Transportation to receive medical treatment is a mandatory benefit that must be offered by Medicaid programs in all states as of 2015, according to Medicaid.gov. This includes both emergency transportation via ambulance and nonemergency transportation via other means.
Nonemergency medical transportation, or NEMT, must be made to beneficiaries of Medicaid under Medicaid rules so that the beneficiary can receive necessary medical services, reports the Henry J. Kaiser Family Foundation. Under Medicaid guidelines, state Medicaid programs should use the least expensive mode of transport that is appropriate and available. Some states limit the number of trips that Medicaid will cover each month. Local community agencies, brokers or vendors may be contracted for the coordination of transportation services. While NEMT services are fully funded by Medicaid in most states, five states require Medicaid participants to pay copayments for transportation of up to $3.80 per trip. Some states may require prior approval for medical transportation, especially for trips of 100 miles or more.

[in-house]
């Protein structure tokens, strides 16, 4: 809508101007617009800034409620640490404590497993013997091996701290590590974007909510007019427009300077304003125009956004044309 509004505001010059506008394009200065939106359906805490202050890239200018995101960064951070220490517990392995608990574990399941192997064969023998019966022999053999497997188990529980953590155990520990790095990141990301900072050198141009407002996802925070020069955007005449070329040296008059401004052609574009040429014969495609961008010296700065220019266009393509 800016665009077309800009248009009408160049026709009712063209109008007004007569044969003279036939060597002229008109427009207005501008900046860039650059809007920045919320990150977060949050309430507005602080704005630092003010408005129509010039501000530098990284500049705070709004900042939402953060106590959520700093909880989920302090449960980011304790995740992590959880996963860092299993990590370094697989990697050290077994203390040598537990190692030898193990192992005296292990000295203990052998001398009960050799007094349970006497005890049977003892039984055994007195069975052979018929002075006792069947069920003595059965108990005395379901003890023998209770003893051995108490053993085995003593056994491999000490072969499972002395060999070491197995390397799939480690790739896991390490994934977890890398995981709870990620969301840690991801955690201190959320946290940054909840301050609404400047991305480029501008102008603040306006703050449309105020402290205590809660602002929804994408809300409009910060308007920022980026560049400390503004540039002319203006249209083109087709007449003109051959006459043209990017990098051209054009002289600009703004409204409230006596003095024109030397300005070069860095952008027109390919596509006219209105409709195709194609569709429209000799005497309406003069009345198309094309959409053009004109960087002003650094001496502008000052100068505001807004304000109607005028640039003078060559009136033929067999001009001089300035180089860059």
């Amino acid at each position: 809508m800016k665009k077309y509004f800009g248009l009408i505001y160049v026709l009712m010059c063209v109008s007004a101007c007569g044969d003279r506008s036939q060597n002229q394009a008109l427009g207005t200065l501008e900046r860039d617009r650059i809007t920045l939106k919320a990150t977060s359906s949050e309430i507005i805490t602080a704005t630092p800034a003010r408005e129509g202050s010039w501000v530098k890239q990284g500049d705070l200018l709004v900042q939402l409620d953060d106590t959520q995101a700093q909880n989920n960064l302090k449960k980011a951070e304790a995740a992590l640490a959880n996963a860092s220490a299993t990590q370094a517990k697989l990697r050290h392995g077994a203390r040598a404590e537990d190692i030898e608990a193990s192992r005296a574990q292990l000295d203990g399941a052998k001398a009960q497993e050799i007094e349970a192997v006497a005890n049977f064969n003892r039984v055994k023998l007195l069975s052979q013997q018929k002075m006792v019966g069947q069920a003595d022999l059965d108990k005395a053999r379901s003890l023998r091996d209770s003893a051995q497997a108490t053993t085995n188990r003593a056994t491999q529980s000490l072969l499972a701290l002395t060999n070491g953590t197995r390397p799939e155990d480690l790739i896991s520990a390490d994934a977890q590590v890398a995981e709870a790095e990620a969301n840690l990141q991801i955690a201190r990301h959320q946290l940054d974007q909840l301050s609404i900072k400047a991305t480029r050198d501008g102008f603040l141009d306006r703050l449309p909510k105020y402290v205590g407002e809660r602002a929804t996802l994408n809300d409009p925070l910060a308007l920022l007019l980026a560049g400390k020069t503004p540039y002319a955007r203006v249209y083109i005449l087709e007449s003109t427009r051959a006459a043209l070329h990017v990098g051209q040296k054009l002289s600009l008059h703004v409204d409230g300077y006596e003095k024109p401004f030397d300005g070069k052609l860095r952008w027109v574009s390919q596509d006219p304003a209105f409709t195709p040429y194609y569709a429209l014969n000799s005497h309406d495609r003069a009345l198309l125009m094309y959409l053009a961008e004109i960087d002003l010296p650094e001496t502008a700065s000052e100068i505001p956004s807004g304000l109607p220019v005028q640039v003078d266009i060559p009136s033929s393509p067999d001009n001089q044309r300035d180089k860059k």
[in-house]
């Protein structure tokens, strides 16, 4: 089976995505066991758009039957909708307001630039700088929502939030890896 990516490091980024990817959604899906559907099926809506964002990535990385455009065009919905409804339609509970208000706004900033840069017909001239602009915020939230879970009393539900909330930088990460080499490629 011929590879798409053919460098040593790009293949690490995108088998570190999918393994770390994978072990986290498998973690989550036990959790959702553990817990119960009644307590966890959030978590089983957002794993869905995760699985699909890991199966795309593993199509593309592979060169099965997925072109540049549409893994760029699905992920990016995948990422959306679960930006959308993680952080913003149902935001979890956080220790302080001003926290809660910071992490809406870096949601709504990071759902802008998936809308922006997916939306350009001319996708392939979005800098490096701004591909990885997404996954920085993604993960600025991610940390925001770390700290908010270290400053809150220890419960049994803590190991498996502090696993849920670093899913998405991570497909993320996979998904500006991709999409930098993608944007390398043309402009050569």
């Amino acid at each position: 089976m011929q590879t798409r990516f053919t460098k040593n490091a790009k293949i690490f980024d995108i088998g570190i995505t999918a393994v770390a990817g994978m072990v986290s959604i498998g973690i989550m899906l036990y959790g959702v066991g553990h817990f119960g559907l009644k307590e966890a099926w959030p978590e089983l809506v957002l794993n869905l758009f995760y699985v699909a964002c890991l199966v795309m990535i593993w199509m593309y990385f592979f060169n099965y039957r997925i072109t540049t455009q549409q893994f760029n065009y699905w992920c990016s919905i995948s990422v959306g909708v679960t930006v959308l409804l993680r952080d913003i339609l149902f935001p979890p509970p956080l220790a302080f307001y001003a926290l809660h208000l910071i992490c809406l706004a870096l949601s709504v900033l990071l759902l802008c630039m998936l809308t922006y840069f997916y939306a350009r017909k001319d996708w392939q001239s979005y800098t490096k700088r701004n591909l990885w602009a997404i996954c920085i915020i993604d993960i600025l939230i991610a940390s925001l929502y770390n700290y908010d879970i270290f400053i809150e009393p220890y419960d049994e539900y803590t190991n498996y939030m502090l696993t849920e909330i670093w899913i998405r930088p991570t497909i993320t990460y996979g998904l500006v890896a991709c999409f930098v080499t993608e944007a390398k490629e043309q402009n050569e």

Ambulance service is paid for as a mandatory benefit for Medicaid recipients in every state, although eight states require recipients to pay a copayment. Copayments, when required, are generally not more than $3. Transports by air and nonemergency transports via ambulance require prior approval in some states, according to the Henry J. Kaiser Family Foundation.